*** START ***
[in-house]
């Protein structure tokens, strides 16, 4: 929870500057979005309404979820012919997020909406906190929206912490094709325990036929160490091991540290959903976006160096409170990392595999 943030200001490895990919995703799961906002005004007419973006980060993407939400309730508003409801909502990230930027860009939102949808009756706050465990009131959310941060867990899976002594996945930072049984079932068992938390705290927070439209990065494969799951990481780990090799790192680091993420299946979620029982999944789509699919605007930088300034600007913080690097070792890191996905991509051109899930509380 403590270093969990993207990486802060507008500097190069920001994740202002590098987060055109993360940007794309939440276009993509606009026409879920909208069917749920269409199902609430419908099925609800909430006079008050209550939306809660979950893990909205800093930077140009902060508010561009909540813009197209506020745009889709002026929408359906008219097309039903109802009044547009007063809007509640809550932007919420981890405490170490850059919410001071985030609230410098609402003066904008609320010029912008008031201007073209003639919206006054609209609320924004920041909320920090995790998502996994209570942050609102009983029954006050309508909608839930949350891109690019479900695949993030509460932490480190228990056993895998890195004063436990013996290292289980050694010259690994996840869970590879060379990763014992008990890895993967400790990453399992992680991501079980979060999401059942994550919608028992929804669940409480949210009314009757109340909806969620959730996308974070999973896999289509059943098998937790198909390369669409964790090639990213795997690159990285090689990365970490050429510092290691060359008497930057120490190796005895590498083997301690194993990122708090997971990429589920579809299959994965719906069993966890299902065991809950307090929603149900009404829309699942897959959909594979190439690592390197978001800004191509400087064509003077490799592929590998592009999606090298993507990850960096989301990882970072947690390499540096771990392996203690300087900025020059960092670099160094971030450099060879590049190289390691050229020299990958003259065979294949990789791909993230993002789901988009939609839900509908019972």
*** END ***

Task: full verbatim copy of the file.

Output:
[in-house]
């Protein structure tokens, strides 16, 4: 929870500057979005309404979820012919997020909406906190929206912490094709325990036929160490091991540290959903976006160096409170990392595999 943030200001490895990919995703799961906002005004007419973006980060993407939400309730508003409801909502990230930027860009939102949808009756706050465990009131959310941060867990899976002594996945930072049984079932068992938390705290927070439209990065494969799951990481780990090799790192680091993420299946979620029982999944789509699919605007930088300034600007913080690097070792890191996905991509051109899930509380 403590270093969990993207990486802060507008500097190069920001994740202002590098987060055109993360940007794309939440276009993509606009026409879920909208069917749920269409199902609430419908099925609800909430006079008050209550939306809660979950893990909205800093930077140009902060508010561009909540813009197209506020745009889709002026929408359906008219097309039903109802009044547009007063809007509640809550932007919420981890405490170490850059919410001071985030609230410098609402003066904008609320010029912008008031201007073209003639919206006054609209609320924004920041909320920090995790998502996994209570942050609102009983029954006050309508909608839930949350891109690019479900695949993030509460932490480190228990056993895998890195004063436990013996290292289980050694010259690994996840869970590879060379990763014992008990890895993967400790990453399992992680991501079980979060999401059942994550919608028992929804669940409480949210009314009757109340909806969620959730996308974070999973896999289509059943098998937790198909390369669409964790090639990213795997690159990285090689990365970490050429510092290691060359008497930057120490190796005895590498083997301690194993990122708090997971990429589920579809299959994965719906069993966890299902065991809950307090929603149900009404829309699942897959959909594979190439690592390197978001800004191509400087064509003077490799592929590998592009999606090298993507990850960096989301990882970072947690390499540096771990392996203690300087900025020059960092670099160094971030450099060879590049190289390691050229020299990958003259065979294949990789791909993230993002789901988009939609839900509908019972």